If you want a bar that’s ergonomic, gives you control in almost every situation (except extreme mountain biking), gives you multiple hand positions, and looks rad… read on!
Time is a memory-eraser. The progression of time clouds our link to the past. Studying the past doesn’t have to be about nostalgia, it should be about realizing that many of the problems we currently face have already been solved. Often the solutions are all but forgotten. We are not revisionists. It is dangerous to view the ideas of history in a glorified light. Revisionist thinking can be the seeds of some pretty un-rad thoughts.
We should take the lessons and ideas of the past and keep the best bits, swirl them with our leaps in technology, and make super sweet bikes. Attain new heights by standing on the shoulders of giants. Some examples of past solutions that still make sense today: Passive heating and cooling of housing, achieved by paying attention to wind patterns, air flow and sun exposure. Wool clothing. Leather shoes. Composting toilets. The list goes on. Bikes can, but often don’t, make use of this concept. Here’s a few examples of the industry failing to learn from the past: paired spoke wheels (100 year old concept, failed then and guess what? Fails now.), oval chainrings (ditto), hyper proprietary frame designs (ditto2).
Handlebars are a prime example of where we often overlook great designs in favor of what can only be described as a plethora of crappy designs. Almost every road bar currently made is lacking in some way or another, and the same is true for mountain bars. The height of the bars is awful too, but that’s explored in another article. 100 years ago riders rode steel bikes on terrible, awful terrain. Rocky, muddy, steep roads. They rode long distances with simple equipment. But they already knew what a drop bar should look like. Then we forgot until the late 1980’s. And then we forgot again for 20 more years. Now, finally!, we’re remembering what makes a good bar. The industry is marketing an old idea (drop bars with flare) as a new one. Nonetheless, adventure bars, gravel bars and dirt drop bars are an old idea that we’re super delighted to have back around.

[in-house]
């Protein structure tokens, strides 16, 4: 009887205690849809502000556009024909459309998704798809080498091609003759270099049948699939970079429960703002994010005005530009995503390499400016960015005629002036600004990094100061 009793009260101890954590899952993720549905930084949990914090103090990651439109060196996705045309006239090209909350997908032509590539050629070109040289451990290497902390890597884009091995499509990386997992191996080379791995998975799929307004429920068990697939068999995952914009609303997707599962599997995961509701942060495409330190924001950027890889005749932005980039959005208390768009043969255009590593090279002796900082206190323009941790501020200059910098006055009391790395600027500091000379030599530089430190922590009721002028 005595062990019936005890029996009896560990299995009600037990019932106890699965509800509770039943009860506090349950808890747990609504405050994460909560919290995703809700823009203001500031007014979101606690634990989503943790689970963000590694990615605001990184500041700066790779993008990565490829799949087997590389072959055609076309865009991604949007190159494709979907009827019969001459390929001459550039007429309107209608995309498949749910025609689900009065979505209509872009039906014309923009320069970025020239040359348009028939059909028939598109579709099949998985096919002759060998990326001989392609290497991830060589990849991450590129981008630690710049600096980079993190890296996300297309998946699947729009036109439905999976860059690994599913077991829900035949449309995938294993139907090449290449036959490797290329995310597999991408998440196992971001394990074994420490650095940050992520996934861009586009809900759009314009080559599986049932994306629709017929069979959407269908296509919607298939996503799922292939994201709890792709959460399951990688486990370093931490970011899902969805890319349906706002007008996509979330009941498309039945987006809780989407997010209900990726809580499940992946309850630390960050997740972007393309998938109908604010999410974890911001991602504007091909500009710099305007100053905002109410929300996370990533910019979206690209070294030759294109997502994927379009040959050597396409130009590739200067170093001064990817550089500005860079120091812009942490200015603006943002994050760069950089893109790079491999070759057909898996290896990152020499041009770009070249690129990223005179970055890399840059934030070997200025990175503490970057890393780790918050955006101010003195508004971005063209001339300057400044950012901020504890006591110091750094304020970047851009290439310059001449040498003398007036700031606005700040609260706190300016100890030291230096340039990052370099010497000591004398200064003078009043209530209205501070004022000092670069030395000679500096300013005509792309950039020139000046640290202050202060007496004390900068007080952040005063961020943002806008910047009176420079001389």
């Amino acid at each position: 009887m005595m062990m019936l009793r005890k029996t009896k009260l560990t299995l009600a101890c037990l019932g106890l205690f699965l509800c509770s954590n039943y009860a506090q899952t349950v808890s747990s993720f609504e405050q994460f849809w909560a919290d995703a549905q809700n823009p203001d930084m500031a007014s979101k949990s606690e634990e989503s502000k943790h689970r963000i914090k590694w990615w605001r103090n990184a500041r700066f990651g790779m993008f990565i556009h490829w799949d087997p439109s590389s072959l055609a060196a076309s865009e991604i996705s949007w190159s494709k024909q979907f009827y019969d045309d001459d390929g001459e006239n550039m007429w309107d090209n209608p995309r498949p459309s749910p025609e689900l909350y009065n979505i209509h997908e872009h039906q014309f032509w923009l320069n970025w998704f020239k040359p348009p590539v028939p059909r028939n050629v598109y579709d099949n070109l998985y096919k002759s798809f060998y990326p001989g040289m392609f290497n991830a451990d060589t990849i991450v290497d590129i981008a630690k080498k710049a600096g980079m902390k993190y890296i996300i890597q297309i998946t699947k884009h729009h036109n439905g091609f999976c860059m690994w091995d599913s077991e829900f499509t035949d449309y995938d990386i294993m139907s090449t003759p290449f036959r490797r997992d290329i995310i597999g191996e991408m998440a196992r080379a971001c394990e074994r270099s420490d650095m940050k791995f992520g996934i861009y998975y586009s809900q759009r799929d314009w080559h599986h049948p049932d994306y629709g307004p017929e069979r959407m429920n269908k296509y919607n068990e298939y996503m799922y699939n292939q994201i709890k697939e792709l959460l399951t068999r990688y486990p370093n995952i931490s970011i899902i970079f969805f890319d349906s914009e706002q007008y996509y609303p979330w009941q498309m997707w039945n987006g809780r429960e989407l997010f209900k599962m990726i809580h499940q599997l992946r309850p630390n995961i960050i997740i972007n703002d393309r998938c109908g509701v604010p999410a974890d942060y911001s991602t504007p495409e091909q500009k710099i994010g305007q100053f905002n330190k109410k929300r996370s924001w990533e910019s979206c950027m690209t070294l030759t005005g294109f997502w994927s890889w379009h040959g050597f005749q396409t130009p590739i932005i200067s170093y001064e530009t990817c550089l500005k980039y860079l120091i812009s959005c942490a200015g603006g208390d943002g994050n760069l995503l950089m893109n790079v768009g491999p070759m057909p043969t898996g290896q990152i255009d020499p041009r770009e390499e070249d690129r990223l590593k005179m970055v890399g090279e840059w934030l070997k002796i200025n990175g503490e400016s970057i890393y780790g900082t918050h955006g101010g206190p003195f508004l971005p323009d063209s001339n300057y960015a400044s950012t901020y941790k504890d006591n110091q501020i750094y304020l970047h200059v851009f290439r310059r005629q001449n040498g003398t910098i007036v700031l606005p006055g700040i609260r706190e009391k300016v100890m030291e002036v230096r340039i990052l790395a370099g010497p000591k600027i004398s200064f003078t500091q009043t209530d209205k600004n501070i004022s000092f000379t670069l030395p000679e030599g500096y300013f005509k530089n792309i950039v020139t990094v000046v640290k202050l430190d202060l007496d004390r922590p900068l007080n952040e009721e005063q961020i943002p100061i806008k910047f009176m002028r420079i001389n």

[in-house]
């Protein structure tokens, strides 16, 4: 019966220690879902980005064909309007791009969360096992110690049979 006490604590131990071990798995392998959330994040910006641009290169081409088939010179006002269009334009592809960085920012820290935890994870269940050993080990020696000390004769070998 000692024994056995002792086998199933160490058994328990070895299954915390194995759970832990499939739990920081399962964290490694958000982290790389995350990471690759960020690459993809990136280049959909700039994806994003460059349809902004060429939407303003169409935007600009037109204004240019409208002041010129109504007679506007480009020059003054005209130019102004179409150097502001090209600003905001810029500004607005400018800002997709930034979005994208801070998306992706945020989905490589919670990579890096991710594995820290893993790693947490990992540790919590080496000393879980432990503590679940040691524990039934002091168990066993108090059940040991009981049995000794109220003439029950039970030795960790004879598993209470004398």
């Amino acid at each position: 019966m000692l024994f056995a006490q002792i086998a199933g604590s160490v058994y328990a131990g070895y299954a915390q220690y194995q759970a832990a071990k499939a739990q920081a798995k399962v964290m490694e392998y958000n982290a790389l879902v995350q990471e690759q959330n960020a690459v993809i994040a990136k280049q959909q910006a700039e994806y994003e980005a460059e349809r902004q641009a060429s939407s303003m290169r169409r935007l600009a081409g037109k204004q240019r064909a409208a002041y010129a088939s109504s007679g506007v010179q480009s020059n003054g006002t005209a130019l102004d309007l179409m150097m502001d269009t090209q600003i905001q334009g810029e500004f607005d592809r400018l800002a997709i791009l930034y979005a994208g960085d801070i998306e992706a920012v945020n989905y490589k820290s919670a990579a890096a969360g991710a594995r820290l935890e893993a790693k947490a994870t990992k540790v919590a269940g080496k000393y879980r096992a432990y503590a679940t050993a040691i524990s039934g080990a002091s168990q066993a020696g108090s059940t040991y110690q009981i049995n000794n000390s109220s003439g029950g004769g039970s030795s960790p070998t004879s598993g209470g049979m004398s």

Here’s a quick primer on drop handlebar anatomy.
Road bars can be lumped into 3 basic categories: (brace yourself) retro-styled-randonneuring bars (Nitto Noodle, Compass Bars), contemporary-compact-bars with short reaches and mid-depth drops, and then there’s crappy, horrible, awful (yikes, we get the point!) 80s, 90s and early 2000s bars. Rando bars are nice, if you like a ridiculously long reach, with brake levers in the next state. Rando bars actually work fine for athletic folks, who are also yoga masters, and happen to have long arms and torsos.
Contemporary compact are are the best of the lot, but they often have a few issues: ugly finish (can’t get around that sometimes), and often no flare in the drops. No flare means when you are in the drops, the tops of the bar bruise your forearms. Never had that happen you say? That’s cause you only ride in the hoods. If the tops of your bars were high, like seat level or higher, you could ride in the drops and not be gasping for breath like a goldfish that decided to check out what life was like outside the bowl.
Finally there’s those ungodly 90’s bars that had one or more terrible features: steep ramps, ugly finishes, deep drops, non ergonomic ergo bends, long reach and a real lack o’ strength.
Here’s what flare should look like: